Nunchi is quite the buzzword when we talk about social intelligence. How did this Korean concept make it into the mainstream? Nunchi (눈치, pronounced noon-tchee), a Korean word meaning literally “eye-measure,” is the ability to accurately read others’ mental states by the subtlest of cues and to use this information to steer social situations.
This 5000 year old Korean ‘secret to success’ claims to make one richer, happier and above all, more socially equipped to deal with the many moods a crowd of people can bring. A person with “quick” nunchi can rapidly assess the overall mood and nature of relationships and hierarchies within any given social setting — and know how to respond appropriately.
Why nunchi matters
The world has been going back to work and is finding it very difficult. I work from home but most of my clients don’t anymore. And I’ve been hearing a lot of stories.
When you’ve spent months working on your own, it can be difficult to readjust to being around others. We’ve all lost some social aptitude over repeated lockdowns, which makes it particularly tiring for everyone involved. It’s not just that co-workers aren’t sure how to greet each other any more (I’m French – can we still kiss hello?). Navigating each others’ spaces and reading each other’s moods has become more complex.
That’s where nunchi comes in.
Nunchi is awareness
Nunchi is rooted in the idea of ‘think more than you speak’, spend your time actively assessing the people in the room and act only when necessary. Take your time to understand the many moods that encompass the room and base your response only upon understanding the energy of the room and the individuals.
Nunchi is reading between the lines
Nunchi wants you to read between the lines, to understand non-verbal behaviour in ways that can benefit you. It wants you to live by the assumption that different people react to different things in different ways.
Nunchi is empowering
When you pay close attention to other people’s states of mind, you become better equipped to deal with any situation. You have more information and you are more sensitive to the subtleties involved, making you a better and more compassionate leader.
Applying nunchi to yourself
Working on developing your nunchi skills is a great goal, especially post pandemic. And how about developing “quick nunchi” on your own self too?
Here are a few tricks to help you apply the concepts of nunchi both with others and yourself
- “Scan the room”
Details matter just as much as the big picture. You want to develop the ability to “zoom in” and “zoom out” so that you can absorb what is going on at all levels. If you’re in a meeting, pay attention to the environment as well as each person present, their facial expression and their demeanour. You can also scan your own emotional state in the same way that you would scan a room full of people.
- Collect data
Make a mental note of what is going on, both physically and mentally. Your gut feeling gives you just as important information as other, more tangible things. All that will help you make better decisions. In your meeting, what are people doing? Do you feel people are focused or distracted? How about your inner state and your demeanour? How are you sitting in your chair? And what is going on in your mind? Are you worried, anxious, or focused?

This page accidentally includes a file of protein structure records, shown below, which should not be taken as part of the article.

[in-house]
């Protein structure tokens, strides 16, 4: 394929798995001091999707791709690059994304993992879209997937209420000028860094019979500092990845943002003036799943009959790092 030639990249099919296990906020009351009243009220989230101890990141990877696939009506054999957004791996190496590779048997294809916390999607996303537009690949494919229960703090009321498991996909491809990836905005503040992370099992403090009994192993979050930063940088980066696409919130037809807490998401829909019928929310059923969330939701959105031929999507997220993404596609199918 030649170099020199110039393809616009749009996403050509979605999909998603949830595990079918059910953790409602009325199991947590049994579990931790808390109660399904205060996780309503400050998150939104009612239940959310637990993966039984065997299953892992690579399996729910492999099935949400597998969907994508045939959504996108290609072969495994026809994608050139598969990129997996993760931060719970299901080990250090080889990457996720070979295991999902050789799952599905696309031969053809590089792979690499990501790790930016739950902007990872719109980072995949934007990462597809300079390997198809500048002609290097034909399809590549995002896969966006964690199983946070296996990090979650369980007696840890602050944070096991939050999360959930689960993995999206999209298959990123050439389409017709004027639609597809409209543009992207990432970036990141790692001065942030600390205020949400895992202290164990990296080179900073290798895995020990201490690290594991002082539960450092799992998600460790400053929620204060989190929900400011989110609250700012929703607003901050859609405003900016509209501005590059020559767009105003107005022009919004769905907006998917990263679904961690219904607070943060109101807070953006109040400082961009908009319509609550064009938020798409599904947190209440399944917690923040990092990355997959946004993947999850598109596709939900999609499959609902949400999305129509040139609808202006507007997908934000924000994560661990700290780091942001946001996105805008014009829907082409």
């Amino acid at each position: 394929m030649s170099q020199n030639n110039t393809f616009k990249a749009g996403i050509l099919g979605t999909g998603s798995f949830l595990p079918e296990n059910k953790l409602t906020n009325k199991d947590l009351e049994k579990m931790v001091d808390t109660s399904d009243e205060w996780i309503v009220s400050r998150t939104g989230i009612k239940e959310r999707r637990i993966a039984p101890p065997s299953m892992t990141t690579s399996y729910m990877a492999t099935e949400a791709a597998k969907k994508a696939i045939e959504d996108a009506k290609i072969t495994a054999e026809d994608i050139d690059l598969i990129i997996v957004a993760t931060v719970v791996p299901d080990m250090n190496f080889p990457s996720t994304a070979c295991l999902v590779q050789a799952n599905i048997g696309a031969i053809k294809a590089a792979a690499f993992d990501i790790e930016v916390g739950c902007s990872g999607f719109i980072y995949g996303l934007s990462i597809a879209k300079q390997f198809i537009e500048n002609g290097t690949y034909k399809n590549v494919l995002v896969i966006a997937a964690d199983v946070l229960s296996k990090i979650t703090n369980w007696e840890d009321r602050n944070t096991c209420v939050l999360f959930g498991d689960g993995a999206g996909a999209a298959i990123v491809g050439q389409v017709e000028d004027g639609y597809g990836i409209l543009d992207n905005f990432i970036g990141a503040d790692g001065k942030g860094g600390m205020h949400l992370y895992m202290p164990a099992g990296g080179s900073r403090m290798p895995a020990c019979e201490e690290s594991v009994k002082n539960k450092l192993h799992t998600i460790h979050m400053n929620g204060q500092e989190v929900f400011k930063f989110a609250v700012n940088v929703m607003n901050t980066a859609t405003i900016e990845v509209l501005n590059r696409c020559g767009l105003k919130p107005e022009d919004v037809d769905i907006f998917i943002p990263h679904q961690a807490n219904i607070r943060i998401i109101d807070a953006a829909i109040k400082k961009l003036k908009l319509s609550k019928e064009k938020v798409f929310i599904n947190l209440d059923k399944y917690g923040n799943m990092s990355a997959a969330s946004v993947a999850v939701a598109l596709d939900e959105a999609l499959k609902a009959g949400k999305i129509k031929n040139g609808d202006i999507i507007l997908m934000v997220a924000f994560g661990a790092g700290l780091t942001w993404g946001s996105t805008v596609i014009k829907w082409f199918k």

- Be non-judgemental
Your ability to skillfully “scan the room” and collect data will depend on how non-judgemental you can remain. Our biases often affect how and what we see. If you have a difficult relationship with Marie from accounting who’s sitting in the meeting, this might cloud your analysis. Similarly, if you’re constantly criticising yourself, you won’t be objective when observing what is going on inside your mind.
- Silence is powerful
You don’t always have to act. Allowing yourself to be silent will enable you to become better at analysing and give you more time and bandwidth to make informed decisions.
- Manners, manners, manners
It might seem obvious that you should be kind and respectful to others, but do you apply the same rules when dealing with yourself? Setting rules as to how you talk to yourself and ensuring you remain kind and respectful will transform your inner dialogue, and therefore your life. If you don’t say “shut up, what you’re saying is stupid” to your colleague, you certainly shouldn’t say it to yourself.
- Read between the lines
Not all is what it seems. In fact, most of the time, nothing is what it seems. Be curious and open your mind. Marie from accounting may appear bored, looking at her phone while you speak. But perhaps she’s checking on her sick child. Similarly, you may feel irritated by what a colleague said, but this could hide the fact that you’re tired from a poor night’s sleep or that you’re sensitive about a particular topic.
Emotional intelligence is, basically, being smart about emotions. Both your own and that of others. Don’t know where to start? Maybe I can help. You can book a discovery session (free) here.